On a daily basis, the world is being hit by disaster as a result of human activities and climate change. Sunday Isuwa looks at the National Emergency Management Agency's (NEMA) possible ways of managing disaster in the rural communities.
The National Emergency Management Agency is the Nigeria’s only agency saddled with the responsibilities of coordinating and managing disaster in the country.
Over the years, the agency seems to have gotten out from the orthodox way of managing disaster to the global best practices. But the agency seems to be currently being hit by some challenges especially managing disaster menace at the rural communities.
The 2012 flood that ravaged many communities in Nigeria, plane crashes, fire outbreak, sectarian crises and insurgency seems to have put the Nigeria disaster management below expectation.
NEMA was established through an Act 12 as amended by Act 50 of 1999, to manage disasters in Nigeria. The establishment of NEMA was aimed at improving the hitherto narrow practice of relief distribution to disaster management.
Disaster management in Nigeria dates back to 1906 when the Police Fire Brigade (now Federal Fire Services) was established to function beyond firefighting role to saving of lives, properties and provision of humanitarian services in emergencies.
Between 1972 and 1973 Nigeria was hit by a devastating drought which affected the socio- economy of the Nation and resulted to loss of lives and property worth millions of Naira.
This made it imperative for the government to consider a response body to take care of disaster issues because of its serious and adverse effects to the life of her citizens.
The establishment of National Emergency Relief Agency (NERA) by Decree 48 of 1976, which was conceived as an Inter-Ministerial Committee, charged with the task of collecting and distributing relief materials to disaster victims. This function of NERA with regards to Disaster Management was very limited because of the scope under which it operated.
In 1990, Nigeria along with other member countries of the United Nations set up a National Committee for the International Decade for Natural Disaster Reduction (IDNDR).
According to documents obtained from NEMA, the Nigerian Inter-Ministerial body set up four sub-committees, with NERA retained membership in each sub-committee, to address natural disasters reduction in Nigeria.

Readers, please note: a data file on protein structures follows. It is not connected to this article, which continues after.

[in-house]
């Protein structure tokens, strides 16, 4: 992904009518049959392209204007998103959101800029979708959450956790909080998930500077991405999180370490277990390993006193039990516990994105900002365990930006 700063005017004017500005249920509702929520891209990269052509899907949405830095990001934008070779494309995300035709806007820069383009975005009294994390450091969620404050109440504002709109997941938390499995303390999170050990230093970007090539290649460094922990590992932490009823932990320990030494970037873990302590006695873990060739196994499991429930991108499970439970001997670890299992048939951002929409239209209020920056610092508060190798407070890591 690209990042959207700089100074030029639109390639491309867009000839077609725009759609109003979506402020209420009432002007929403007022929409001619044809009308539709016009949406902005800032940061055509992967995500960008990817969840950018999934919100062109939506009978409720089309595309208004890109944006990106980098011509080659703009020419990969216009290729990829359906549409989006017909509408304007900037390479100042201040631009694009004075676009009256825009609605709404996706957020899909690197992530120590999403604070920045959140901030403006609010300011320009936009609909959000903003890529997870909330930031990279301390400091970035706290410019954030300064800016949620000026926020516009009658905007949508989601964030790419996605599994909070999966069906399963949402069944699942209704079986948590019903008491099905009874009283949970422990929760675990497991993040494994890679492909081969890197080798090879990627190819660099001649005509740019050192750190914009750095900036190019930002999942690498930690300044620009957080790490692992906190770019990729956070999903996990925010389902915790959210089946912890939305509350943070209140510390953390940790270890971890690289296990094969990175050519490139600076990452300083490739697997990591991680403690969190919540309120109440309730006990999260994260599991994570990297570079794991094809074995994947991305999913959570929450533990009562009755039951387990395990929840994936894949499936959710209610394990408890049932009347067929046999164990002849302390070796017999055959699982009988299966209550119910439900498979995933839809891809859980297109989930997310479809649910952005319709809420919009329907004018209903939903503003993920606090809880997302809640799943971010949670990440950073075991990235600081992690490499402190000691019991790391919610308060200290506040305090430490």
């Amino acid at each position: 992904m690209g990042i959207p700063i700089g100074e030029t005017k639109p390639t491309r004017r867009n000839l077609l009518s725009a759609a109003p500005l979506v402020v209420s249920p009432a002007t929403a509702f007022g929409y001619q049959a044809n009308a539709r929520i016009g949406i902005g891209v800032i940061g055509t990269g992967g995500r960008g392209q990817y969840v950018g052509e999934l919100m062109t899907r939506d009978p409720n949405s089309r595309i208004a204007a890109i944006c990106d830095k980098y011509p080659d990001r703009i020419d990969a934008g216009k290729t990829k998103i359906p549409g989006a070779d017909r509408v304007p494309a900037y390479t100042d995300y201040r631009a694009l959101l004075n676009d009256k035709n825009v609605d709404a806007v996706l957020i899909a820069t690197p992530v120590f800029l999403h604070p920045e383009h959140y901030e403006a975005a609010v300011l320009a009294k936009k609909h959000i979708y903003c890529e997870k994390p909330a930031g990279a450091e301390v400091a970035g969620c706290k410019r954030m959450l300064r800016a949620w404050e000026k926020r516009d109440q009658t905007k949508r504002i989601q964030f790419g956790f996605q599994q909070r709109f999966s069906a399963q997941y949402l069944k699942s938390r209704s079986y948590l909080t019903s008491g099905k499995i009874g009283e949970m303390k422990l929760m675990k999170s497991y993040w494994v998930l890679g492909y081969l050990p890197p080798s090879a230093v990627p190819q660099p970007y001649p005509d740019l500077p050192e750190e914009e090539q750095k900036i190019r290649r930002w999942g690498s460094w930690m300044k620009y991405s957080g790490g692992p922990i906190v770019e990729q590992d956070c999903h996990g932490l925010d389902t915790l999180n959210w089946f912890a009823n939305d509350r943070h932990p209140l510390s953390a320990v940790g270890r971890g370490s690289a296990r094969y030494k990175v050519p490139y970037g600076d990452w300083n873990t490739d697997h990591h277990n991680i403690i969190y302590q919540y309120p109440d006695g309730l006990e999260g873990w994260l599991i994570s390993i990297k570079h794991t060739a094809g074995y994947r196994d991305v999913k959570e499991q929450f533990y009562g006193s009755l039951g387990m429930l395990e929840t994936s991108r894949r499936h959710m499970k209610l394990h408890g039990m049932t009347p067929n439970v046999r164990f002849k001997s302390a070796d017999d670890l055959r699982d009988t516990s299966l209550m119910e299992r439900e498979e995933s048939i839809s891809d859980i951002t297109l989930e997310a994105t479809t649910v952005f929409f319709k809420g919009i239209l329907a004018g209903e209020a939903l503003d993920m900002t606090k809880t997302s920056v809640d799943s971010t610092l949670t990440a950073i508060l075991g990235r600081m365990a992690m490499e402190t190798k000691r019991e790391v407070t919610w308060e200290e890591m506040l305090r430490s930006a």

A working group was also inaugurated with a representative from NERA to work out a situation report on Natural Disaster reduction for the country for the remaining years in the decade. The report was said to have been submitted in May 1994 and after this submission, the committee ceased to exist.
“This brought back the task of drawing up a National Agenda on the issue of disaster management in all its ramifications. In 1993, the government, based on the objectives and goals of the IDNDR decided to expand the scope of managing disasters to include all the areas of disaster management,” the document states.
It was gathered that the mandate included prevention, mitigation, response and recovery. There have been various decrees which led to having a National body called NEMA to manage disaster.
NEMA is structured along: Search and Rescue, Policy and Strategy, Information, Education and Prevention, Administration, Finance and Logistics, Relief and Rehabilitation, Research and Planning.
The agency, according to experts, has succeeded in given the country a workable plan for disaster responds but feared that rural communities might suffer if serious disaster struck.
According to the enabling law; the Agency shall among the other things; Formulate policy on all activities relating to the disaster management in Nigeria and co-ordinate the plans and programmes for efficient and effect response to disasters at national level; Monitor the state of preparedness of all organization or agencies which may contribute to disaster management in Nigeria; Collate data from relevant agencies, so as to enhance forecasting, planning and field operation of disaster management; Educate and inform the public on disaster prevention and control measures; Co-ordinate and facilitate the provision of necessary resource for Search and Rescue and other forms of disaster curtailment activities in response to distress calls.